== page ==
The Mets obeyed and have continued to not rock the boat (they put the caps on during batting practice; it’s not the same). They still put heartfelt effort into their community relations, still put themselves out there to benefit the families of those most directly affected [6] by the attacks on the World Trade Center, still put their arms around a firehouse in Maspeth [7] on a going basis [8]. Players from 2014 who were kids in California or Georgia or wherever in 2001 pick up where the Venturas and Zeiles and Francos left off and fill the role of, shall we say, true New Yorkers. There is more to being a good and concerned neighbor than putting on a cap.

But what caps they put on in 2001. And how putting them on and playing in them resonated. Gestures can reach people. That gesture reached every Mets fan.

It’s a shame they forgot.


Meanwhile, one of the owners of the New York Mets finds himself in the middle of some serious, frankly sickening — if they’re accurate — allegations regarding how he treated a recently dismissed employee. Without diving deeply into the disturbing details (not to protect the accused, but mostly because after invoking the heroism of September 11, who the hell wants to think that much about Jeff Wilpon?), this is one of those stories that stops you in your tracks as a fan [9] and makes you ask yourself why you stick with a team that’s run by somebody allegedly like this.

We’re familiar with the Mets’ competitive foibles and we know that, no matter their admirable charitable activities, they can cause a substantial cringe [10] in the executive suite. Still, you keep on rooting because it’s who you are. You’re a Mets fan; ’nuf said. The suit brought by former senior vice president of ticket sales Leigh Castergine, however, left a thick layer of ooze all over my fandom. A woman works for you, does her best with a largely unsaleable product, modernizes your shop, draws good customer reviews from those who dealt with her, and your response — allegedly — is to harangue and diminish her because she had a baby without a husband?

I learned abut Castergine’s suit, which the Mets have labeled “without merit,” about an hour before I was heading out to, as is my wont, Citi Field. I was meeting my friend Matt Silverman there to take advantage of an invitation extended on Castergine’s watch [11]: you get a free ticket if it’s your birthday. Neither my nor Matt’s birthday was Wednesday, but the policy allows those of us who were born on a date when the Mets aren’t playing at home (or on theoretical high-volume dates like Opening Day and the Subway Series) our choice of a handful of games when, let’s be honest, there’s likely to be loads of otherwise unused inventory.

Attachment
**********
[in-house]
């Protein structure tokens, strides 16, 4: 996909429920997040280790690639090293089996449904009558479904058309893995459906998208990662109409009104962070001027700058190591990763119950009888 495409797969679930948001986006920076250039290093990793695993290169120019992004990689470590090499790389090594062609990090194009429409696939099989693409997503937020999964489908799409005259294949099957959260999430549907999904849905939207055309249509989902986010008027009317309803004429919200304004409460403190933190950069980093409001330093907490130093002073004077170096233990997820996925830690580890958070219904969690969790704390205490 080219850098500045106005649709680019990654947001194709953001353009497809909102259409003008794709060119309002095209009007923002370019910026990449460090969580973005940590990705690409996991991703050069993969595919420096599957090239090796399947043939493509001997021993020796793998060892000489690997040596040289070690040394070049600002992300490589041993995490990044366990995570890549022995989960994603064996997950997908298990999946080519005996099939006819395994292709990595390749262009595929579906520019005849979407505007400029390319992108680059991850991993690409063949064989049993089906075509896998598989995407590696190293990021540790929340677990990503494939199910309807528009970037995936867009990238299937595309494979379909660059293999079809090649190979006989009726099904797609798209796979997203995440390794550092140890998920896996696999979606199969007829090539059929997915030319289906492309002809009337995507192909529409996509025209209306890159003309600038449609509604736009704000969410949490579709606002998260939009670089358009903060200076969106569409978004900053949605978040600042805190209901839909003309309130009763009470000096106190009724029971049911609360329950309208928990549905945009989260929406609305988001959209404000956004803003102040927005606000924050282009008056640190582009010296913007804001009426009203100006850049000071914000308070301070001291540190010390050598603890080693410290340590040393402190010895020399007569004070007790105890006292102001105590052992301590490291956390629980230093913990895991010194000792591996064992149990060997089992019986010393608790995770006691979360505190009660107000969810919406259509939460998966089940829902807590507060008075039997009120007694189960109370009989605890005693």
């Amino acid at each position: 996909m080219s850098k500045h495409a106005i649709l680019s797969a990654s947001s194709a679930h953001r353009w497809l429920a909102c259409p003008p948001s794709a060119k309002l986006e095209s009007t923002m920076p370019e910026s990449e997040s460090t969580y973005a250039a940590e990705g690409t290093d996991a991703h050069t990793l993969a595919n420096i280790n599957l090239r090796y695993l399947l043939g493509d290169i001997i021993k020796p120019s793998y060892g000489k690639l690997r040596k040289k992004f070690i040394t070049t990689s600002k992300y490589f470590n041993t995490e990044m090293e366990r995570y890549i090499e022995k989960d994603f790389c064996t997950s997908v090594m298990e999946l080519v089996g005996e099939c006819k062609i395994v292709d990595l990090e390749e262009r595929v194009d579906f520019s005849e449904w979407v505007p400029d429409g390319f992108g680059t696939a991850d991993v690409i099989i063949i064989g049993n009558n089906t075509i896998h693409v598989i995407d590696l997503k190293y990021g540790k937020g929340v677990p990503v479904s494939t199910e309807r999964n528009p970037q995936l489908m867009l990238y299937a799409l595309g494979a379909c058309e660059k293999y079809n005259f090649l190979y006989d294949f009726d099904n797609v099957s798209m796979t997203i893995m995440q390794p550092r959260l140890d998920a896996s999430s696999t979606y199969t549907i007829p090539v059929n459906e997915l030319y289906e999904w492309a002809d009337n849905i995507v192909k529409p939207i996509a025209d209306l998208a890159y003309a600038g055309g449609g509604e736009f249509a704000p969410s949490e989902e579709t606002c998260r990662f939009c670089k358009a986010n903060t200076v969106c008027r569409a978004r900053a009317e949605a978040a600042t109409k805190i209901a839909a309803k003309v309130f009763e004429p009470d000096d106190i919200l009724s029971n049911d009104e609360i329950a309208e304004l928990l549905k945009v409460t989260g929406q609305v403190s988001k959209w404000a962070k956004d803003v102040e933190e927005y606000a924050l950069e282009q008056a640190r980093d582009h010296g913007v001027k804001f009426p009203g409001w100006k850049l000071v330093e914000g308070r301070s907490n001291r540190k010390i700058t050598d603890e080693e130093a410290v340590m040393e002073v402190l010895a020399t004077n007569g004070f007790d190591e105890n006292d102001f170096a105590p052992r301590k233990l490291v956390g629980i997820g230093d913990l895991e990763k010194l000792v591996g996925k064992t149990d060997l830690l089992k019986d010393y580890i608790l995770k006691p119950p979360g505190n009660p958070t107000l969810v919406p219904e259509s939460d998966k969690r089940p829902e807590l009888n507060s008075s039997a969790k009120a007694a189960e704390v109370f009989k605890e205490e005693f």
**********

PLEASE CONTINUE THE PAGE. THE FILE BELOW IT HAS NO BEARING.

Matt and I are firmly entrenched within that breed of Mets fan that isn’t above attending a Wednesday night game in September against the perennially poorly drawing Rockies. You should know that after filling out a slip of paper and flashing our photo IDs at the box office to successfully secure our birthday-offer tickets, Matt handed me a ticket for this coming Monday night’s game against the perennially poorly drawing Marlins. We’re not above going to one of those, either.

I’ve been to 23 Mets games thus far this year and I consider it a light year personally. I mention that because for all the cynicism I express on this blog and how hard I’ve been to convince that the Mets are legitimately advancing beyond the fleeting fringes of distant contention at anything swifter than a snail’s pace, I remain the hardiest of diehards. I may prefer a complimentary ticket to a cheap ticket, and a cheap ticket to an overpriced ticket (who doesn’t?), but in the course of a season, I use a lot of tickets, however I come by them or they come by me. I dig deep when necessary. I make the trip. I show up. I wear the colors. I buy the edibles and the potables. I preach the gospel. In every way I can count, I support my team.

After learning why Leigh Castergine claimed she was suddenly disappeared from the Mets’ back-office roster, I didn’t much want to. Yet I did. I rationalized that the ticket was going to be gratis; that I was carrying a gift card for food and beverages that somebody had thoughtfully given me on my real birthday; that I could wear a non-Mets shirt and a non-Mets cap; and that on some level I could minimize my tangible/visible support of my team, or at least my team’s chief operating officer whose alleged behavior oozed all over my lifetime of fandom around 4 o’clock that afternoon. On September 10, 2014, exactly 45 years after I basked in the glow of the instantly iconic bulletin that lit the Shea Stadium scoreboard — LOOK WHO’S NO. 1 — I wanted to dim the lights on my purely voluntary association with this team.

It was a small gesture. It was visible to nobody but me. And by the bottom of the first inning, it escaped my consciousness completely. I wore an Islanders t-shirt, I donned a Long Island Ducks cap, I kept my wallet away from Citi Field’s cash registers and I picked over the latest (by no means the only [12]) Wilpon-brand escapade with appropriate disdain. Yet there I was at the Mets game with a Mets pal who, like me, writes a lot about the Mets [13], and we were watching the Mets and cheering the Mets and doing nothing that emitted a sense of disgust or dismay with a mall-encompassing ownership group [14] we wish would remain out of the news until the preferably upcoming day when it announces it is at last doing the sporting thing and selling the team we love [15] so it can function in an atmosphere of blazing luminescence once more. On the train home, I realized I wasn’t wearing my Mets stuff and somehow felt guilty about not publicly displaying my allegiance.

Shaking this severe case of fandom remains impossible. Not that I try very hard.